Nadar Es Ganar (To Swim Is to Win)

Cuban National Team Member Transitions Swimmingly as Head Coach of Tiger sharks


DSCF2868Alfredo Aleman was a nineteen year old swimming phenomenon, the youngest member of the Cuban National team, and an accomplished tri-athlete who had spent the majority of his young life in water.

His step-father — a rescue diver and lover of the sea — infused young Alfredo with a reverence for the ocean, and accordingly, water would become the most important element in his life.

Traveling with the Cuban National team invariably brought the plight many Cuban athletes face; to defect or not.

As with so many before him, the lure of America and its ex-patriot Cuban community proved too great a temptation, and with senior members of his team advising him, Alfredo made his move at a competition in Florida.

“The older guys told me, “Look…you’re nineteen, you’ve got your whole life ahead of you. Now is your time. You may never get this chance again.”

So Aleman took the plunge, living first in Clearwater, Florida while commencing the long process of distinguishing himself in his field.

But in 2007, a careless driver running a red light changed Alfredo’s life forever. The errant car blind-sided Aleman’s vehicle, the ensuing accident left him bed-ridden for eight months: he’d never be the same again.

“When I came to America, I would have never thought to coach. I wanted to compete. That was the goal, to be the best…you know…like all athletes. The accident changed everything,” Aleman explains in his soft-spoken manner.

Rather than become distraught and wallow in self-pity, Aleman turned to what he knew best: swimming.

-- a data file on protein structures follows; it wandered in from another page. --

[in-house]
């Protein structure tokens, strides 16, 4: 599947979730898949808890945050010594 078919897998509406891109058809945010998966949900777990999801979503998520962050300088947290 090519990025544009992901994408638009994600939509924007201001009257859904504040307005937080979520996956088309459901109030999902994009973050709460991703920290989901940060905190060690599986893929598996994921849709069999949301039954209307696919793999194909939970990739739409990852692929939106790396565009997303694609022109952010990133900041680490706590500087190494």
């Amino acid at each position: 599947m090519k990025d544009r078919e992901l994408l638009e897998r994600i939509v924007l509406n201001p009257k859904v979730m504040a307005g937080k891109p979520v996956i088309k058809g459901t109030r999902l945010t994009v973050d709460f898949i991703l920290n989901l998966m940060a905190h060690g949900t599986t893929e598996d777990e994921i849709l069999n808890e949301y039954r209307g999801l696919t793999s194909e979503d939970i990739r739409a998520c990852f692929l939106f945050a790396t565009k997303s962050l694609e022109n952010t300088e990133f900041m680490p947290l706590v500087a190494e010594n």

“Swimming was all I’d ever known,” he matter-of- factly says to me, displaying his infectious smile. “I looked back on my own life and realized a good coach can make a huge difference in a kid’s life.”

His vision is to recruit the youth of Taos into the swim culture he grew up in, replicating what he learned as a youth in Havana. “I’m here to not only coach the kids, but to give them support and love if they need it,” he tells me. In his capacity as director of Taos Swim Club, Aleman sees a huge up-side for swimming in Taos. In particular he relishes the 4-and-up ‘learn to swim’ program.

“As a kid, I was taught by great coaches, who now serve as a model for me. Now it’s time for me to give back what I had,” he tells me, with a broad-smile and a look of determination in his dark-brown eyes.

I ask him what he likes most about Taos and he immediately replies, “The people are so friendly. Everyone has been so friendly. Havana’s a big city and isn’t as intimate as Taos, I really like it.”

For more information, visit the Taos Swim Club at their website here.